Exploring population pharmacokinetic models in patients treated with vancomycin during continuous venovenous hemodiafiltration on different anticoagulant modalities
Citation:MUNSHI, REEMA MOHAMMAD, Exploring population pharmacokinetic models in patients treated with vancomycin during continuous venovenous hemodiafiltration on different anticoagulant modalities, Trinity College Dublin.School of Pharmacy & Pharma. Sciences.PHARMACY AND PHARMACEUTICAL SCIENCES, 2017
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Uncertainty remains concerning pharmacokinetics (PK) of antimicrobials in critically ill patients due to the scarcity of data and the variable physiology of the patient cohort. This project incorporates two distinct aims. The first aim was to describe the population PK estimates and the influence of patient covariates on PK of vancomycin following intermittent infusion in critically ill patients receiving continuous venovenous hemodiafiltration (CVVHDF), and on different anticoagulant modalities. Whereas, the second aim was to explore the potential for automatic data extraction from the electronic health record (EHR) for population PK analysis. Vancomycin dose and concentration data (peak, trough) were collected retrospectively from 31 critically ill patients (n= 280 levels). A one-compartment model was used to describe the vancomycin concentration-time profiles, using Pmetrics software. A base structural model was developed and covariates assessed for inclusion in PK models were as follows: Dialysis status was categorised as 1) dialysis with regional citrate anticoagulation (RCA) (60 levels) 2) dialysis not using RCA (non-citrate) (120 levels) or 3) no dialysis (44 levels). Continuous covariates were: cumulative fluid balance (FB), effluent flow rate (EFR), blood flow rate, body weight, albumin concentration (Alb) and age. Considering the high inherent variability in this patient cohort, the structural base models were reasonable using both clearance (CL) with volume of distribution (V) and elimination rate constant (Ke) with V, even without addition of covariates, with observed vs. predicted (o-p) R2 values of 0.51 and 0.81 for population and posterior individual predicted models respectively. The mean ? SD of total vancomycin PK estimates were: CL: 2.16 ? 0.57 L/h, V: 80.65 ? 22.65 L, and Ke: 0.03 ? 0.01 h. The best population predicted models (o-p R2= 0.59) included FB as a continuous covariate applied to the V parameter and Alb applied to the Kei parameter (using the inverse approach). Interestingly, there was a suggested improvement in the population model of the RCA modality group over the non-dialysis cohort, with o-p R2 of 0.86 and 0.28, respectively (o-p R2 non-citrate dialysis= 0.58). The less variable PK estimates in the RCA group model suggests that initial vancomycin dosing in this type of patient might be more straightforward than in the other anticoagulant categories, due to the homogeneity of patients in the citrate group. No single covariate model using all patients provided a notable improvement simultaneously in both population predictions and posterior individual predictions. Inclusion of an intercept in the PK parameter-covariate relationship was necessary to detect significant covariate relationships with PK parameters. Furthermore, investigated automated data extraction method was potentially valuable for use in PK analysis, after further development to achieve a reliable automated extraction system. Ultimately, FB, Alb data and RCA status are suggested as covariates for further analysis with richer data, to optimise covariate PK modelling of vancomycin in these patients, and support dose optimisation.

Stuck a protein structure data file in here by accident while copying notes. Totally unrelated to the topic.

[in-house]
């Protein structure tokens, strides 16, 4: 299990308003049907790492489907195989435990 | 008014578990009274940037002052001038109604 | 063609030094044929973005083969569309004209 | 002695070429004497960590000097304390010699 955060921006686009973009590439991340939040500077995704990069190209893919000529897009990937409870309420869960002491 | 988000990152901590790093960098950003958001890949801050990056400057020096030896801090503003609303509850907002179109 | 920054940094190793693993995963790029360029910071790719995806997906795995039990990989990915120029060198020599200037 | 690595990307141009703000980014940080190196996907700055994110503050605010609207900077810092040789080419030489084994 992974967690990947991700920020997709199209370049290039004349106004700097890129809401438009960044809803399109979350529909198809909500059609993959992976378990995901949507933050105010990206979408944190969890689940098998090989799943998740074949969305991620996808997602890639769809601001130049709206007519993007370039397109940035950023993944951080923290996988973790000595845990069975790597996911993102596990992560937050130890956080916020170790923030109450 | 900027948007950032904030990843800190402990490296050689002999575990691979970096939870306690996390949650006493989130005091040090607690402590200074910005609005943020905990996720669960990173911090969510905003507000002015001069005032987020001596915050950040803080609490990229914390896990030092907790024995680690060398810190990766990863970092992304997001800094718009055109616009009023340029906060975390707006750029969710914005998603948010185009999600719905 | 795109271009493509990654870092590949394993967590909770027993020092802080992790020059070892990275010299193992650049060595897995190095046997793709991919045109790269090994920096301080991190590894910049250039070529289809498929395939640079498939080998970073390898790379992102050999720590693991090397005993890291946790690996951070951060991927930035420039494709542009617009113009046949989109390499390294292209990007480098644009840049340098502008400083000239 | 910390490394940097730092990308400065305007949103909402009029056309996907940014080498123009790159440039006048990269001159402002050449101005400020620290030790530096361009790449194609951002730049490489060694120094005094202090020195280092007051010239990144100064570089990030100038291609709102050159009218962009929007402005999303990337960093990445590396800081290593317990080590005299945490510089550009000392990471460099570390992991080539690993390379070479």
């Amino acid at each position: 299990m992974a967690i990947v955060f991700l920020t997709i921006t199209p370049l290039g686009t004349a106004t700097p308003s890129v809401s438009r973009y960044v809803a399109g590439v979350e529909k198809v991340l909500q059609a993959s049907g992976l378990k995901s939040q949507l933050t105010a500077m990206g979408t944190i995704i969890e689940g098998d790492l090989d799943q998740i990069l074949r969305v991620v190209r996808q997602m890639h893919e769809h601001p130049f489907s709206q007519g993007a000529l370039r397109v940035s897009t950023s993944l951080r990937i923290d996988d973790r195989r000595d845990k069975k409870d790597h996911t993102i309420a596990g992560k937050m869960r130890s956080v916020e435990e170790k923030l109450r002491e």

Author: Munshi, Reema Mohammad
Publisher:Trinity College Dublin. School of Pharmacy & Pharma. Sciences. Discipline of Pharmacy
Type of material:Thesis
Availability:Full text available